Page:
Czech farmers have killed around 140,000 birds since the start of the year in an attempt to stop the spread of a bird flu outbreak, the State Veterinary Administration (SVS) said, AFP reported.
The infected birds had the highly pathogenic H5N1 strain of bird flu, which is potentially transmissible to humans.
"So far this year, we have confirmed 15 outbreaks of avian influenza on non-commercial small farms and three on large commercial farms," the SVS said on its website.
It has also detected the disease in four dead birds outside farms.
The three commercial farms, all in the central Czech Republic, had to kill 50,000 ducks and 90,000 chickens.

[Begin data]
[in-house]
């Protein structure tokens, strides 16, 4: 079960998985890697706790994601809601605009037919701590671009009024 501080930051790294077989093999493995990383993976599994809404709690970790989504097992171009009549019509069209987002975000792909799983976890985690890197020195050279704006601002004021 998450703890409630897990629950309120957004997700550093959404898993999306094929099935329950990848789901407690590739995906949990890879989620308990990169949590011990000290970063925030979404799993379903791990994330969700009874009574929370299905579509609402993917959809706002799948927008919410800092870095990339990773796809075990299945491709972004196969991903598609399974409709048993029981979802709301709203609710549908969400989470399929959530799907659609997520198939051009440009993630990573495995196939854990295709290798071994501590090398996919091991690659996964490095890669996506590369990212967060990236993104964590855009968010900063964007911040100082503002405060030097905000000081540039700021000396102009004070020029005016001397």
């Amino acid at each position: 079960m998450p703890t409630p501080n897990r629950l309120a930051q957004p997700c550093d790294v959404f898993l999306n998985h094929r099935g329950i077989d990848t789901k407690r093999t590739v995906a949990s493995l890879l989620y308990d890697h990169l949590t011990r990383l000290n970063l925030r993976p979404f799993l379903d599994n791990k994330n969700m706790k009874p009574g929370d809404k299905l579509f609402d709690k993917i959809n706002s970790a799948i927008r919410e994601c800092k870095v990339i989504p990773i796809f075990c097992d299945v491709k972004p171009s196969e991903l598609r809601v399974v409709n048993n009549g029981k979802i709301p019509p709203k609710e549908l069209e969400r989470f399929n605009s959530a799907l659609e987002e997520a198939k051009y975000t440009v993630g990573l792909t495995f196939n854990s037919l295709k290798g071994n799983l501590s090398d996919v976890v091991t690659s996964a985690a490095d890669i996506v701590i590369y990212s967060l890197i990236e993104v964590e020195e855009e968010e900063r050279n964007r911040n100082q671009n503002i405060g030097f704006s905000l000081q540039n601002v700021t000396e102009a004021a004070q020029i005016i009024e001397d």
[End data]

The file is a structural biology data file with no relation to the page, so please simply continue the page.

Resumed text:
Last year, three people died of bird flu in Cambodia, including a two-year-old girl.
The recent discovery of the disease in a number of mammals, including foxes, otters, mink, sea lions and even grizzly bears, has raised fears that humans may be at greater risk.
Bird flu has affected dozens of European countries, according to the French animal health monitoring body ESA last August.
In December, French authorities raised the bird flu risk level to "maximum", ordering farmers to keep poultry indoors. / BGNES